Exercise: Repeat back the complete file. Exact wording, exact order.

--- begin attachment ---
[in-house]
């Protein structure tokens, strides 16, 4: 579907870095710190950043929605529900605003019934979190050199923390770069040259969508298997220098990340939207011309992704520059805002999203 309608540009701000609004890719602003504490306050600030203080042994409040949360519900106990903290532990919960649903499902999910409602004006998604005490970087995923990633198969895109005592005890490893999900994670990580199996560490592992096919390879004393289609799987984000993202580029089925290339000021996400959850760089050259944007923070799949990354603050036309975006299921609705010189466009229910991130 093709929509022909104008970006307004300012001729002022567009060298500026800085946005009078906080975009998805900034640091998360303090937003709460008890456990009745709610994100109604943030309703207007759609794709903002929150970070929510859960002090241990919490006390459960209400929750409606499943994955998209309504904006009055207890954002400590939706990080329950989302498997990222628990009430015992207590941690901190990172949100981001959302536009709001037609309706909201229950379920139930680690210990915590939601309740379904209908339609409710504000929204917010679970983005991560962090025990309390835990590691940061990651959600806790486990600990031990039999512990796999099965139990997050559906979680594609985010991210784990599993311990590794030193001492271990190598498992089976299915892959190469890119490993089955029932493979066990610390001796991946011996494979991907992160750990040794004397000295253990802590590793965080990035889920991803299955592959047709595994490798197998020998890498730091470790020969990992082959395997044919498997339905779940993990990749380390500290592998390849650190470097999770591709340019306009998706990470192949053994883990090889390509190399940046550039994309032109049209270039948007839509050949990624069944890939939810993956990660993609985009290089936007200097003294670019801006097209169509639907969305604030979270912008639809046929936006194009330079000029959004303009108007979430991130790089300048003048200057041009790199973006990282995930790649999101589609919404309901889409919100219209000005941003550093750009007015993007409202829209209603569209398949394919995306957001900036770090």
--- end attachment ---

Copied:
[in-house]
């Protein structure tokens, strides 16, 4: 579907870095710190950043929605529900605003019934979190050199923390770069040259969508298997220098990340939207011309992704520059805002999203 309608540009701000609004890719602003504490306050600030203080042994409040949360519900106990903290532990919960649903499902999910409602004006998604005490970087995923990633198969895109005592005890490893999900994670990580199996560490592992096919390879004393289609799987984000993202580029089925290339000021996400959850760089050259944007923070799949990354603050036309975006299921609705010189466009229910991130 093709929509022909104008970006307004300012001729002022567009060298500026800085946005009078906080975009998805900034640091998360303090937003709460008890456990009745709610994100109604943030309703207007759609794709903002929150970070929510859960002090241990919490006390459960209400929750409606499943994955998209309504904006009055207890954002400590939706990080329950989302498997990222628990009430015992207590941690901190990172949100981001959302536009709001037609309706909201229950379920139930680690210990915590939601309740379904209908339609409710504000929204917010679970983005991560962090025990309390835990590691940061990651959600806790486990600990031990039999512990796999099965139990997050559906979680594609985010991210784990599993311990590794030193001492271990190598498992089976299915892959190469890119490993089955029932493979066990610390001796991946011996494979991907992160750990040794004397000295253990802590590793965080990035889920991803299955592959047709595994490798197998020998890498730091470790020969990992082959395997044919498997339905779940993990990749380390500290592998390849650190470097999770591709340019306009998706990470192949053994883990090889390509190399940046550039994309032109049209270039948007839509050949990624069944890939939810993956990660993609985009290089936007200097003294670019801006097209169509639907969305604030979270912008639809046929936006194009330079000029959004303009108007979430991130790089300048003048200057041009790199973006990282995930790649999101589609919404309901889409919100219209000005941003550093750009007015993007409202829209209603569209398949394919995306957001900036770090």